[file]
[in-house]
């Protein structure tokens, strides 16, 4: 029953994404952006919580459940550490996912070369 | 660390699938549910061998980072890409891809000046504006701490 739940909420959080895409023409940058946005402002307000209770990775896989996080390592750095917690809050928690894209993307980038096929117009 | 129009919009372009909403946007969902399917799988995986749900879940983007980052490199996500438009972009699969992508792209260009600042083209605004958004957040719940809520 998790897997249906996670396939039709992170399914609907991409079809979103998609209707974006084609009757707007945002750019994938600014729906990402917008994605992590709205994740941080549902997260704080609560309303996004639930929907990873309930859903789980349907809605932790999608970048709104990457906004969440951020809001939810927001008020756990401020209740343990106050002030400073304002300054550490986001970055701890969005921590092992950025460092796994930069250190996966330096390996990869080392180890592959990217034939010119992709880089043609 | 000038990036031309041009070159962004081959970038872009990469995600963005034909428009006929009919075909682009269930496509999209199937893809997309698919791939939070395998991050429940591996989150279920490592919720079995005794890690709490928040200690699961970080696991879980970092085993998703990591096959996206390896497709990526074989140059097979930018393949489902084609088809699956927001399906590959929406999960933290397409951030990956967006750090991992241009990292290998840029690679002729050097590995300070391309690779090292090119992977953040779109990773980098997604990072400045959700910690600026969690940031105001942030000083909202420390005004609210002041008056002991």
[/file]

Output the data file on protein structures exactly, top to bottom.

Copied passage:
[in-house]
């Protein structure tokens, strides 16, 4: 029953994404952006919580459940550490996912070369 | 660390699938549910061998980072890409891809000046504006701490 739940909420959080895409023409940058946005402002307000209770990775896989996080390592750095917690809050928690894209993307980038096929117009 | 129009919009372009909403946007969902399917799988995986749900879940983007980052490199996500438009972009699969992508792209260009600042083209605004958004957040719940809520 998790897997249906996670396939039709992170399914609907991409079809979103998609209707974006084609009757707007945002750019994938600014729906990402917008994605992590709205994740941080549902997260704080609560309303996004639930929907990873309930859903789980349907809605932790999608970048709104990457906004969440951020809001939810927001008020756990401020209740343990106050002030400073304002300054550490986001970055701890969005921590092992950025460092796994930069250190996966330096390996990869080392180890592959990217034939010119992709880089043609 | 000038990036031309041009070159962004081959970038872009990469995600963005034909428009006929009919075909682009269930496509999209199937893809997309698919791939939070395998991050429940591996989150279920490592919720079995005794890690709490928040200690699961970080696991879980970092085993998703990591096959996206390896497709990526074989140059097979930018393949489902084609088809699956927001399906590959929406999960933290397409951030990956967006750090991992241009990292290998840029690679002729050097590995300070391309690779090292090119992977953040779109990773980098997604990072400045959700910690600026969690940031105001942030000083909202420390005004609210002041008056002991």